Now, when it comes to retro games that are no longer available in the market first hand, I don’t see anything wrong with people downloading a copy and playing them. If you were to buy a cartridge of Earthbound for SNES, would you be giving Nintendo any revenue? Nu-uh! That cart has been around for ages and has been re-sold countless times. So the $200 you might end up paying for it – none of that goes to Nintendo. In that kind of situation I don’t see anything wrong with downloading a copy and enjoying it till the cows come home. (sometimes even with great improvements offered by emulation technology – video filters, audio enhancements, save states, etc.)

Is it illegal to do the above? Yes. Is it immoral or unethical? Not as far as I am concerned, but this is a personal decision for each person. Which brings me to copyright.

Copyright – It’s broken. The notion that someone can create something and can extract revenue from it in perpetuity or worse: Limit it’s distribution even in the case where it doesn’t extract revenue – that’s just crazy! Game studios come and go a lot. A lot of the game studios who own rights to games released on the NES, SNES, N64, etc. don’t even exist today. They aren’t going to be making or losing any money due to ‘illegal’ distribution. It’s nuts that sharing such games can be illegal. There need to be serious reforms in copyright law worldwide as it exists today. Unfortunately the US creates and almost dictates worldwide copyright law. The MAFIAA lobby is not going to let the laws change anytime soon.

earthbound ebay

Does being based in the UAE have any effect on running your site? I imagine that copyright laws and the legality of hosting ROM downloads must be different than than those in places like America.

Yes, I imagine it gives me a little temporary safety and security. That doesn’t mean that I think ‘they won’t come for me’ – but I do think there are bigger fish to fry (current gen game piracy sites, etc.). I would imagine that a site that doesn’t ACTUALLY result in any calculable lost revenue is low on the priority list. I hope so! The laws are essentially the same, the enforcement differs, a little.

Some people have compared your site to being akin to that of torrent places like the Pirate Bay. Do you agree with that comparison?

It’s similar in certain ways but I don’t really think it’s an apt comparison. The internet archive even hosts full ROM sets these days. They seem to be pretty legit. Of course, they can tap into huge donations to fund their server costs, we can’t unfortunately and have to put some ads (which I work very hard to make sure are not shady or full of malware – advertisers get up to tricks a lot, unfortunately we don’t get to work with very good advertisers either due to the nature of the site). In this way we manage to cover costs and have the occasional give away.

What are some of your favorite systems and games?

My favorite system has to be the SNES by far. Super Metroid, Chrono Trigger, Earthbound, Secret of Mana, the early Final Fantasy’s all make the list. But I do love games from almost every console. Go to Hell for the ZX Spectrum used to be a favorite. Yoshi’s Island for SNES was awesome. I even liked Micro Machines for the NES. Katarmi Damacy is interesting, and in recent years I’ve been blown away by the Mass Effect series. This list is too long and I’m probably forgetting too many games I love 😉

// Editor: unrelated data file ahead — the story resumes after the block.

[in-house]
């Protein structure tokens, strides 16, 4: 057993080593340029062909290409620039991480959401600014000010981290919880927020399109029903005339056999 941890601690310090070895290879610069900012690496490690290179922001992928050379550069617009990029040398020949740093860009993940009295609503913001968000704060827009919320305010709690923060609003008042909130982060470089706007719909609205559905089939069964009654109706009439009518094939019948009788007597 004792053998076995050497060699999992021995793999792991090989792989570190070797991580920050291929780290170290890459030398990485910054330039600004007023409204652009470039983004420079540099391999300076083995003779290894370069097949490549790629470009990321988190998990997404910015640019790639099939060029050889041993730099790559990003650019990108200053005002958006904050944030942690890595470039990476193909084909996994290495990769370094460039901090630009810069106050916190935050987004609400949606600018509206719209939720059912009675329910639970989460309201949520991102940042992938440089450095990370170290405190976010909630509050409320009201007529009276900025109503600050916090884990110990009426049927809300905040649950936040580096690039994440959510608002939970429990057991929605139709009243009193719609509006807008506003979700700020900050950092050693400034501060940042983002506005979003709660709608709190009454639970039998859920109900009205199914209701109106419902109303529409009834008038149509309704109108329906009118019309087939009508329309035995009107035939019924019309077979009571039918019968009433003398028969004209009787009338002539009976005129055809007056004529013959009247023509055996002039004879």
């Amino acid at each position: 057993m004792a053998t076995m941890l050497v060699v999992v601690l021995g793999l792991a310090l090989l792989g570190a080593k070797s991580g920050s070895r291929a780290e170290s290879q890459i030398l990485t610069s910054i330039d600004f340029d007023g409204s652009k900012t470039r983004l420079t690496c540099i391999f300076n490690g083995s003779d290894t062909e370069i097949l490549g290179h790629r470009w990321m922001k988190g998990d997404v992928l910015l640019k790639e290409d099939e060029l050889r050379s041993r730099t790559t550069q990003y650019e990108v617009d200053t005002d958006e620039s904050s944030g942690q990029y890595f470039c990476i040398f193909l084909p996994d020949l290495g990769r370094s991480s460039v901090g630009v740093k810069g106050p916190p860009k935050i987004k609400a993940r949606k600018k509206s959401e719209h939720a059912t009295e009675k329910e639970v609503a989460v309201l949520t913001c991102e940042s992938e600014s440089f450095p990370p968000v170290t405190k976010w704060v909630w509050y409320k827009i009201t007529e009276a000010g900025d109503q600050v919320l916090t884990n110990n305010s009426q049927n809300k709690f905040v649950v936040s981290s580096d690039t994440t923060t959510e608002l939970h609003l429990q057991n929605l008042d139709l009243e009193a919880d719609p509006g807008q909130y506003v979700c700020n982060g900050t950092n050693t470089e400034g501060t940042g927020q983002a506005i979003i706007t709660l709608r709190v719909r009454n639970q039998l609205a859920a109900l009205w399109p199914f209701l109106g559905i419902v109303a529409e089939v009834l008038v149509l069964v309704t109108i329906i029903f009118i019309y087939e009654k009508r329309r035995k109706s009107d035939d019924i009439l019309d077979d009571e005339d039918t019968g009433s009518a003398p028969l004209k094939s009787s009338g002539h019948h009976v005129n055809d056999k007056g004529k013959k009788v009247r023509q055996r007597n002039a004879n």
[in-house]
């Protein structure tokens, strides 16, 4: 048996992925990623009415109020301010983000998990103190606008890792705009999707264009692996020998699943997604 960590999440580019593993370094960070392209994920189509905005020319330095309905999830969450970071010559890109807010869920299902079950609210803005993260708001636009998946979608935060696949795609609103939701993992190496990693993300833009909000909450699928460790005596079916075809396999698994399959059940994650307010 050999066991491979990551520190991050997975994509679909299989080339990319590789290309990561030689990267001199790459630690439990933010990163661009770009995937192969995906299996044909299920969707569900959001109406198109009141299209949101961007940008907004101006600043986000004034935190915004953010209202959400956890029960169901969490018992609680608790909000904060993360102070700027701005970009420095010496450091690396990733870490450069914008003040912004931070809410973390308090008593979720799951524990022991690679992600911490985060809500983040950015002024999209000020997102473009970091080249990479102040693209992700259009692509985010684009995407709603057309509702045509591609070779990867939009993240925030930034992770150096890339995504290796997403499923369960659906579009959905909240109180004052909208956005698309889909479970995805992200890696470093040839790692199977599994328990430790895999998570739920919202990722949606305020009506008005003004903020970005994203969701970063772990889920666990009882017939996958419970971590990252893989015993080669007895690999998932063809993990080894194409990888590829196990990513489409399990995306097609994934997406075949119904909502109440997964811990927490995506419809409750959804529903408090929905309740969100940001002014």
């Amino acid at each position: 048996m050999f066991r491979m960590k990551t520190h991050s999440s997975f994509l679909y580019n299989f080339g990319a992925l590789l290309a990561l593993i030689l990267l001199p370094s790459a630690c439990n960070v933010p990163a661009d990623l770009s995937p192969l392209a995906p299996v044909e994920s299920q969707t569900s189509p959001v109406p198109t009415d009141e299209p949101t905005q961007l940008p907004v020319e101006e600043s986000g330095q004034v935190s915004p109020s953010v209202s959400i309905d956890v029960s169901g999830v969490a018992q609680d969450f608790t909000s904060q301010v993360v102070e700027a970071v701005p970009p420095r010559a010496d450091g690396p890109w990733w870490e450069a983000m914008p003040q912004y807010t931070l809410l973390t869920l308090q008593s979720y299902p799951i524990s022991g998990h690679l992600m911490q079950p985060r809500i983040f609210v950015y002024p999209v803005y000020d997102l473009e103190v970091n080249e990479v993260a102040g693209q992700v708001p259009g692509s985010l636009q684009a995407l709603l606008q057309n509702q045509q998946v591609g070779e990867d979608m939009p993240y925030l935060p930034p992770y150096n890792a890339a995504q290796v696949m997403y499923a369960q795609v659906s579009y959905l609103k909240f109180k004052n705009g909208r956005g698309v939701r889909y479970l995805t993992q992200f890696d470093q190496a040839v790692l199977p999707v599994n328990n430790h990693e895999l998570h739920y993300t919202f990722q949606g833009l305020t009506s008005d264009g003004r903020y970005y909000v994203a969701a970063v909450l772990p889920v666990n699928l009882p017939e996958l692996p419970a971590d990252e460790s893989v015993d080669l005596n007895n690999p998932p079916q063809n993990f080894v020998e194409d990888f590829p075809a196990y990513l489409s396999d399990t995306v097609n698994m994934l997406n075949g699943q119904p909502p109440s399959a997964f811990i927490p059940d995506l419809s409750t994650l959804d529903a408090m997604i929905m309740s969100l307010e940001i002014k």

What do you view as the best system for running emulators? Lots of folks have said that a PSP running on custom firmware is the best option. Others like the Wii’s homebrew, while some prefer Android smartphones.

Hands down, the PSP is the best emulation system money can buy today. It’s a game console but it can handle everything really well. Android phones are great too but you definitely need a gamepad to make things feel authentic. So I’d say PSP or Android+gamepad.

What is your opinion on the modern game industry today?

Ugh! It’s terrible. My friend’s who are game developers at big names hate their jobs. The indie devs I know seem very happy though. Of course, the indie dev who went ‘to the moon’ was Notch. The modern game industry is so segmented. Somewhat like the modern music industry. There’s a huge ‘mainstream’ and then there’s a huge ‘indie segment’. Before, you were a nerd if you played video games. Now you can only be a nerd if you play some very specific video games.

That said, I’m happy to see the evolution and the strides that the gaming industry has made. No one can say you’re that weird kid who likes video games 😛 It’s totally awesome!

And finally, do you see the emulation scene changing in any way? How long do you think that sites like Emuparadise can stay around? What is your ultimate goal?

I think that Emuparadise can be around for a long time (depending on the legal environment) but it would need to make an evolution to support newer ways of playing (better support for iOS and Android and other mobile devices, that kind of stuff). It’s always challenging because the platforms are blocked/sandboxed and due to the illegality of emulation and it’s perception it’s always a ‘bad thing’. But I’m coming up with some new stuff to make it easier 🙂

I think a system like the OUYA was a step in the right direction. Bringing emulation to the center piece of the home entertainment system would be cool. I think there would be a pretty great market for a “GOOD ANDROID EMULATION MACHINE” with the right tools/emulators out of the box.

My ultimate goal is to introduce as many people to emulation as possible. Everyone loves the games they played while growing up. If only they knew, THEY CAN STILL PLAY THEM! I can tell you that EmuParadise has made a lot of people smile, and really, that’s what it’s all about.

On behalf of the Punk Effect, I’d like to thank MasJ for agreeing to be interviewed. You can follow him on Twitter @emuparadise and of course visit the site